Home Oral Health How You Can Decrease Staff and Patient Concerns

How You Can Decrease Staff and Patient Concerns

by adminjay


Our survey revealed that returning to work after the shut down last year resulted in over half of staff members feeling highly concerned for their personal safety. However, less than half of patients felt highly concerned returning to their dental appointments. Dentists and practice owners needed to make the necessary changes to how they ran their practice in order to increase feelings of safety for their patients and, especially, their staff. Approximately four months later, staff concerns went down by 34 per cent and patient concern decreased by 19 per cent. So, what did dentists across Canada do to increase feelings of safety in their team and patient base to keep their staff showing up to work and patients booking appointments? How do we continue to decrease the levels of concern as the pandemic rages on?

Enhanced PPE: Over ½ of dentists say they implemented enhanced PPE in their practice. While this has been costly for many practices and, often, time consuming, clearly these measures have paid off. This is a change that patients can see when they visit the office, which will help them feel more at ease knowing you are adding more protection for their sake (and your own).

Abiding by regulations: By following the protocols that have been put in place by the colleges, you are helping your staff feel confident at their place of work and safe enough to return to their families in the evenings. If you are cutting corners or ignoring the regulations, you are opening yourself up to a number of issues with staff and patients that you really want to avoid right now.

Keeping staff up to date: This tactic is simple, although it seems to be a major adjustment many needed to make, according to our survey results. Simply, keep your staff informed. By providing thorough communication throughout your office, it allows everyone to feel included and updated on the latest information. Conduct group meetings or “morning huddles” every day so all team members know what to expect going into a busy day and what changes have been made due to any updated restrictions, etc.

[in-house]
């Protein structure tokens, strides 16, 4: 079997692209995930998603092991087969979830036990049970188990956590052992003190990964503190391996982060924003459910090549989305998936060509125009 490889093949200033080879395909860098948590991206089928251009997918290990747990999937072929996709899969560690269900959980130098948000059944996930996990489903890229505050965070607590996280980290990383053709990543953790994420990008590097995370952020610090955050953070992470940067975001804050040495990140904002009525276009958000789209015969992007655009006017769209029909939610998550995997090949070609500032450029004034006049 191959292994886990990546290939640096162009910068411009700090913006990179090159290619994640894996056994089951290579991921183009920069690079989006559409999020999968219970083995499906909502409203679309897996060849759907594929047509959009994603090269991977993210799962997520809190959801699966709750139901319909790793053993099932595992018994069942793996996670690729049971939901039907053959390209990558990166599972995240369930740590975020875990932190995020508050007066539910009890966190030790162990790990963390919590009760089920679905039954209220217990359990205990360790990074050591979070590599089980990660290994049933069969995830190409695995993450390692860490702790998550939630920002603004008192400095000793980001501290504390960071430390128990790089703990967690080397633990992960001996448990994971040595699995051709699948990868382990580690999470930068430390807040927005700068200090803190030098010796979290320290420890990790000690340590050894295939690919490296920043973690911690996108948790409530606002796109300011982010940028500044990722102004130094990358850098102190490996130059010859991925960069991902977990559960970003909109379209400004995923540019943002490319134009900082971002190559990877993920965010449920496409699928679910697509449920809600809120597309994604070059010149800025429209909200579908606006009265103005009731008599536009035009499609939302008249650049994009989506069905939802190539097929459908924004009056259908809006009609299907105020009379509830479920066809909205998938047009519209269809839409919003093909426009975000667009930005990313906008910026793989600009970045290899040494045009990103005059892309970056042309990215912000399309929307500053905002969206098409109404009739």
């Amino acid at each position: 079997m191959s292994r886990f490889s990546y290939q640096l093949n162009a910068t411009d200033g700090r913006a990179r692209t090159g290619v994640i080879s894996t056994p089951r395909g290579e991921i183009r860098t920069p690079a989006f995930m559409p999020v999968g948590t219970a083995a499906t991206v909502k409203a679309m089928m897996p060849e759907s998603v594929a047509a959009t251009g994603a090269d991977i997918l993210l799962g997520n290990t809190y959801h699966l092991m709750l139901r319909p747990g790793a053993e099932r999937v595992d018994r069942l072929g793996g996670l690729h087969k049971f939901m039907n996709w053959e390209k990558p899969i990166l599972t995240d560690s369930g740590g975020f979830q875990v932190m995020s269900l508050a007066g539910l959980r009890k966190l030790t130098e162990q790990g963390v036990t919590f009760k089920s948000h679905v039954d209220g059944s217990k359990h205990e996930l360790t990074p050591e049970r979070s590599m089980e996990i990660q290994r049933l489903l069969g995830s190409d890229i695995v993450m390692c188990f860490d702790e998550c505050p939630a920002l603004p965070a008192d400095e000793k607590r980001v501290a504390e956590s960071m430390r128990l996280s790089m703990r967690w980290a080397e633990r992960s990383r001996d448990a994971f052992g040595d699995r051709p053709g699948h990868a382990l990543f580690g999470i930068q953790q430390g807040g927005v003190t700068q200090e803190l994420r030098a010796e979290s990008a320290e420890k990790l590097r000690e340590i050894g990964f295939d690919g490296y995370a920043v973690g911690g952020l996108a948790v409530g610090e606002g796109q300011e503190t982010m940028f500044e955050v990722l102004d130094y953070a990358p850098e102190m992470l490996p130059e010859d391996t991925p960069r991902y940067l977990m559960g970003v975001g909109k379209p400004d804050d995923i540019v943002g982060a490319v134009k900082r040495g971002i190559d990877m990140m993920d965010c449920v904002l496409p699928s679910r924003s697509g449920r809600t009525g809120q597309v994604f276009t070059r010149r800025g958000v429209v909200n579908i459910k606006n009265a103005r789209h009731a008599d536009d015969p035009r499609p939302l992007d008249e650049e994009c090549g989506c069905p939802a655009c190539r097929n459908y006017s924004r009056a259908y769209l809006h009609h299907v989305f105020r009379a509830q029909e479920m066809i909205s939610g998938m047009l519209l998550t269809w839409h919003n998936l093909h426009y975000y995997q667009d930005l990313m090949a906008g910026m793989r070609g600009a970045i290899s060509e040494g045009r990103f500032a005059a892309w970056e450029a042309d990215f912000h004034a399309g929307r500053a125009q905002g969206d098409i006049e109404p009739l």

Controlling traffic flow: This is an example of why you need to have excellent communication right now between staff members. To keep all patients socially distanced, you need to have great traffic flow as patients move throughout the practice. Team members need to be aware of where other patients are and when they are moving so there are no unnecessary run ins with other patients.

Added disinfection: By increasing your sterilization procedures, you are helping patients and staff feel safer during appointments, along with decreasing the chance of the virus spreading. As the ones disinfecting the operatories, staff can feel confident they are taking their safety into their own hands. Seeing the extra steps being taken will also help increase patients’ confidence as well.


As seen in the print issue of Oral Health May 2021

*In late October and early November, 2020, Bramm Research, a third-party independent research house, conducted an online survey of active, practicing non-hospital affiliated dentists and dental specialists on behalf of Oral Health. Using Oral Health’s subscription list, a total of 407 completed surveys were tabulated. With a total sample of 407, the margin of error is plus or minus 4.7 percentage points at the 95 percent confidence level. If, for example, 50% of the sample indicated that agreed with a statement, then we can be reasonably sure (19 times out of 20) of an accuracy within +/- 4.7%. This means that a total census would reveal an answer of not less than 45.3% and not more than 54.7%.

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